Americans still don’t seem to get that the fight against the so-called Islamic State has just begun and will last for years.
They must also realize that U.S. military power won’t decide the issue.
“It’s a three- to four-year effort, because that’s what it’s going to take to get the indigenous forces prepared and to do this,” Gen. Ray Odierno, the U.S. Army’s chief of staff, told CNN on Wednesday.
“It’s just the beginning.” Defense Secretary Chuck Hagel said at a Thursday news conference. “This is a long-term effort.”
The next day, Rear Adm. John Kirby, Pentagon spokesman, told reporters, “You can’t judge the complete success of the campaign after . . . just three months [of U.S. and coalition forces bombing].”
“It’s going to take some time,” he added, repeating President Obama’s warning on Sept. 11, when he announced the Islamic State would be hit in Syria as well as in Iraq.
No matter. The message hasn’t registered.
The Defense Department is certainly preparing for a long fight.
For example, on Oct. 24 the Air Combat Command of the U.S. Air Force issued a notice to potential contractors that it plans a follow-on contract that could run for eight years, starting in October 2016, to operate, maintain and support Air Force Central Command’s major war reserve materiel facilities in Oman, Qatar, Kuwait and the United Arab Emirates.
DynCorp won the current contract in 2008. The new contract could go through 2024.
The sites hold prepositioned equipment for the U.S. Air Force and Army. Here’s just a few items:
●Mine-resistant ambush protected vehicles (MRAPs).
●Medical contingency hospitals for expeditionary medical support.
●Basic expeditionary airfield resources — facilities and equipment that could house 3,300 airmen and 72 fighter aircraft at expeditionary locations.
The contract proposal includes a section titled, “Munitions Contingency Operations at Al Udeid,” an air base in Qatar. It says that during “contingencies” the base will be a “munitions hub,” also utilizing facilities at “Falcon 78,” an ammunition storage area.
Another section of the proposal, “Employment in Time of War Plan,” requires the contractor to develop “a supplemental compensation and protection plan to retain a workforce capable of sustaining preparation and outload operations . . . in the event WRM [war reserve materiel] sites come under attack by hostile fire.”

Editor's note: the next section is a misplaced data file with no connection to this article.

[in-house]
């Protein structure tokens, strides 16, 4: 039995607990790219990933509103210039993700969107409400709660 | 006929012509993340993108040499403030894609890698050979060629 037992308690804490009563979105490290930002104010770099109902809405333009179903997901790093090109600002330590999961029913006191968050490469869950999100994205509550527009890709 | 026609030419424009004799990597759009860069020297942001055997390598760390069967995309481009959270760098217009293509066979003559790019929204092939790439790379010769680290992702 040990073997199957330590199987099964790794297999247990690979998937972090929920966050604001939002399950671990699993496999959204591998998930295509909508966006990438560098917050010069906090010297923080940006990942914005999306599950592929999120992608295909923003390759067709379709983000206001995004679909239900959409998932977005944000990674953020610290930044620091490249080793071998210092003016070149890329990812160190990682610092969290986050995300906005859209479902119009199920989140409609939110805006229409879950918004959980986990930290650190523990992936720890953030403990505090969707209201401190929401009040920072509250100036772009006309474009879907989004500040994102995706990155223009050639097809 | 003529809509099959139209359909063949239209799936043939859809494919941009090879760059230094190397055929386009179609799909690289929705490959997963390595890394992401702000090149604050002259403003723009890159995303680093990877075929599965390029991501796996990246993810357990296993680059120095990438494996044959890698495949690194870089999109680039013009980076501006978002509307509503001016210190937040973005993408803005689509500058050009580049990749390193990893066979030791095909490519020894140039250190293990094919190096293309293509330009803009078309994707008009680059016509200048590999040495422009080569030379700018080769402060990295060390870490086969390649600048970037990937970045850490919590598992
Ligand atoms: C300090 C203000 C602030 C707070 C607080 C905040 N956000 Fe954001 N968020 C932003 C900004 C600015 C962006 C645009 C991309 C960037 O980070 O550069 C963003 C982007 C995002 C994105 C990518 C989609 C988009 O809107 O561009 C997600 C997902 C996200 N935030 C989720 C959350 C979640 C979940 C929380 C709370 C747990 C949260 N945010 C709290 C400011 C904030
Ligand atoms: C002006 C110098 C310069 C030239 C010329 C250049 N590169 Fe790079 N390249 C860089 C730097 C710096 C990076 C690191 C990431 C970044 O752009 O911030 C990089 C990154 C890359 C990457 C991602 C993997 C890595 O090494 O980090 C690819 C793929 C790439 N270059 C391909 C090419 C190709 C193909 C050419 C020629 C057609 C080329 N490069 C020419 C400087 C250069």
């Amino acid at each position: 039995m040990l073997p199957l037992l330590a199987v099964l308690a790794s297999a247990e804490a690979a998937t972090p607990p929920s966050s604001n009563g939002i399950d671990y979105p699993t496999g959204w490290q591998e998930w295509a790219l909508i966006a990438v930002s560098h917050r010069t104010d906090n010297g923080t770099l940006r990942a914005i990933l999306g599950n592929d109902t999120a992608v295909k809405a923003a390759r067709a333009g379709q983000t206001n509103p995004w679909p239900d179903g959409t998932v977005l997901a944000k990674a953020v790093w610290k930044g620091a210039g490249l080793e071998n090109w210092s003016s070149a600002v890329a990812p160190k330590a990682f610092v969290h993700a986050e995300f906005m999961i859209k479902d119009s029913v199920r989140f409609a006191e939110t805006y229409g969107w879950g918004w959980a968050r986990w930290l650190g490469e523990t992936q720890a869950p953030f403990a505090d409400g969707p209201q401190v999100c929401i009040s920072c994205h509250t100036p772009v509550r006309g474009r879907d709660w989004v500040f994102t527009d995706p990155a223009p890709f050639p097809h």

The current contract runs upwards of $70 million a year, plus some additional costs.
That’s just for the Air Force.
The United States spent more than 4,000 U.S. lives and $800 billion in Iraq, fighting and trying over 11 years to rebuild that country after the ill-conceived 2003 invasion.
For almost eight of those years, we had more than 70,000 U.S. troops there. The effort did not result in a Baghdad government that had the support of the nation’s ethnic and religious elements.
Americans should have learned from that experience. And from Vietnam 40 years ago.
Iraqi boots on the ground are the only ones that can defeat the Islamic State in Iraq. But that also requires a political settlement among Shiite, Sunni, Kurd and other ethnic and religious groups that make up what is an artificial nation assembled decades ago by Western European governments.
Obama must remain firm in keeping U.S. military advisers in Iraq at division or brigade headquarters and not at lower tactical levels, where they could be directing small-unit operations, for example.
That was the slippery slope in Vietnam, then Iraq and Afghanistan. If Iraqi forces aided by U.S. advisers don’t turn the tide, it would be a long-term mistake to send in U.S. combat troops. The result would be permanent U.S. occupation — or leaving, as we did in December 2011.
So far, Obama has leveraged limited military support to try to jumpstart a tone of governmental inclusion.
Obama delayed instituting U.S. bombing of Islamic State units until the Baghdad leadership changed, with former prime minister Nouri al-Maliki giving way to Prime Minister Haider al-Abadi.
Now the United States may be delaying the dispatch of U.S. assist-and-advise teams to headquarters in the Anbar area that’s threatened by Islamic State forces until, as Kirby put it, there is “increased collaboration between Iraqi security forces and Sunni tribesmen” in that area.
The U.S. long-term plan calls for the reestablishment of an Iraqi national guard system as a way to bring Sunni, Shiite, Kurd and local militias into the Iraq security system, leaving the mostly-Shiite Iraqi army to protect the borders.
However, as Gen. Martin Dempsey, chairman of the Joint Chiefs of Staff, said Thursday, that step requires the Iraqi government to pass a law to establish the guard system, and that will push implementation to next year.
Odierno summed it up this way: “The long-term war against [the Islamic State] needs to be fought by the indigenous capability there. It needs to be fought by Iraqis. It needs to be fought by Syrians. It needs to be fought by other Arabs, because it’s their country and they need to win that back.”
He’s right, and Americans must understand and accept our limitations in this fight.
For previous Fine Print columns, go to washingtonpost.com/fedpage.